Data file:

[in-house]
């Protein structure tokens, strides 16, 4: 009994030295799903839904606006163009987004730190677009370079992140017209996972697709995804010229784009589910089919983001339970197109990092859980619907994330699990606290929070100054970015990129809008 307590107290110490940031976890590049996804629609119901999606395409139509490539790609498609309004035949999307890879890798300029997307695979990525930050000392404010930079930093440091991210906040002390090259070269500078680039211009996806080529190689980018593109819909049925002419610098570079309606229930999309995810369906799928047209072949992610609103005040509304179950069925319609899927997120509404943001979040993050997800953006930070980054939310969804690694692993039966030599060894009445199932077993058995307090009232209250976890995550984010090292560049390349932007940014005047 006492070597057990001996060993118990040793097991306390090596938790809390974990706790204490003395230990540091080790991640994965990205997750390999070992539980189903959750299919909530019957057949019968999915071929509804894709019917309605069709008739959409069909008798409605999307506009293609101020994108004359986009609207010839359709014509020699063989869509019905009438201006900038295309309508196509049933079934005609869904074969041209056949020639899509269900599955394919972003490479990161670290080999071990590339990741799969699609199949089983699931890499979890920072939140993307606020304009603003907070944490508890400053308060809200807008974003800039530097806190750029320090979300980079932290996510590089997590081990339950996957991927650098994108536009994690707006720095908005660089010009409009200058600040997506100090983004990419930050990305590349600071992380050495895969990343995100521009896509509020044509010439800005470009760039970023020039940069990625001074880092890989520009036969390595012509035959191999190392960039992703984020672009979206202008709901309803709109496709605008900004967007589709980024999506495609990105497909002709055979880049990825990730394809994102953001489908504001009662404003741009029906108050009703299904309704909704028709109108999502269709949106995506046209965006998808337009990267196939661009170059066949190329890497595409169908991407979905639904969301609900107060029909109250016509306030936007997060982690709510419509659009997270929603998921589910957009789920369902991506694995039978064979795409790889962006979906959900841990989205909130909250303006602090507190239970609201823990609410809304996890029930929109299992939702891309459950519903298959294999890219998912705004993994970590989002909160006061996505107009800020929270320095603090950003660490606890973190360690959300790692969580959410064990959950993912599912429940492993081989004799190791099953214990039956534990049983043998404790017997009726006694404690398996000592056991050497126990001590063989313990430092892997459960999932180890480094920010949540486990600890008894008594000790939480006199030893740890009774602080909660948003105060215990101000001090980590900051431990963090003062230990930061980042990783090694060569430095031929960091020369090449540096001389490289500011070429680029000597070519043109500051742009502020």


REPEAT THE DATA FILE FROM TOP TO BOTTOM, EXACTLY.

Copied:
[in-house]
């Protein structure tokens, strides 16, 4: 009994030295799903839904606006163009987004730190677009370079992140017209996972697709995804010229784009589910089919983001339970197109990092859980619907994330699990606290929070100054970015990129809008 307590107290110490940031976890590049996804629609119901999606395409139509490539790609498609309004035949999307890879890798300029997307695979990525930050000392404010930079930093440091991210906040002390090259070269500078680039211009996806080529190689980018593109819909049925002419610098570079309606229930999309995810369906799928047209072949992610609103005040509304179950069925319609899927997120509404943001979040993050997800953006930070980054939310969804690694692993039966030599060894009445199932077993058995307090009232209250976890995550984010090292560049390349932007940014005047 006492070597057990001996060993118990040793097991306390090596938790809390974990706790204490003395230990540091080790991640994965990205997750390999070992539980189903959750299919909530019957057949019968999915071929509804894709019917309605069709008739959409069909008798409605999307506009293609101020994108004359986009609207010839359709014509020699063989869509019905009438201006900038295309309508196509049933079934005609869904074969041209056949020639899509269900599955394919972003490479990161670290080999071990590339990741799969699609199949089983699931890499979890920072939140993307606020304009603003907070944490508890400053308060809200807008974003800039530097806190750029320090979300980079932290996510590089997590081990339950996957991927650098994108536009994690707006720095908005660089010009409009200058600040997506100090983004990419930050990305590349600071992380050495895969990343995100521009896509509020044509010439800005470009760039970023020039940069990625001074880092890989520009036969390595012509035959191999190392960039992703984020672009979206202008709901309803709109496709605008900004967007589709980024999506495609990105497909002709055979880049990825990730394809994102953001489908504001009662404003741009029906108050009703299904309704909704028709109108999502269709949106995506046209965006998808337009990267196939661009170059066949190329890497595409169908991407979905639904969301609900107060029909109250016509306030936007997060982690709510419509659009997270929603998921589910957009789920369902991506694995039978064979795409790889962006979906959900841990989205909130909250303006602090507190239970609201823990609410809304996890029930929109299992939702891309459950519903298959294999890219998912705004993994970590989002909160006061996505107009800020929270320095603090950003660490606890973190360690959300790692969580959410064990959950993912599912429940492993081989004799190791099953214990039956534990049983043998404790017997009726006694404690398996000592056991050497126990001590063989313990430092892997459960999932180890480094920010949540486990600890008894008594000790939480006199030893740890009774602080909660948003105060215990101000001090980590900051431990963090003062230990930061980042990783090694060569430095031929960091020369090449540096001389490289500011070429680029000597070519043109500051742009502020």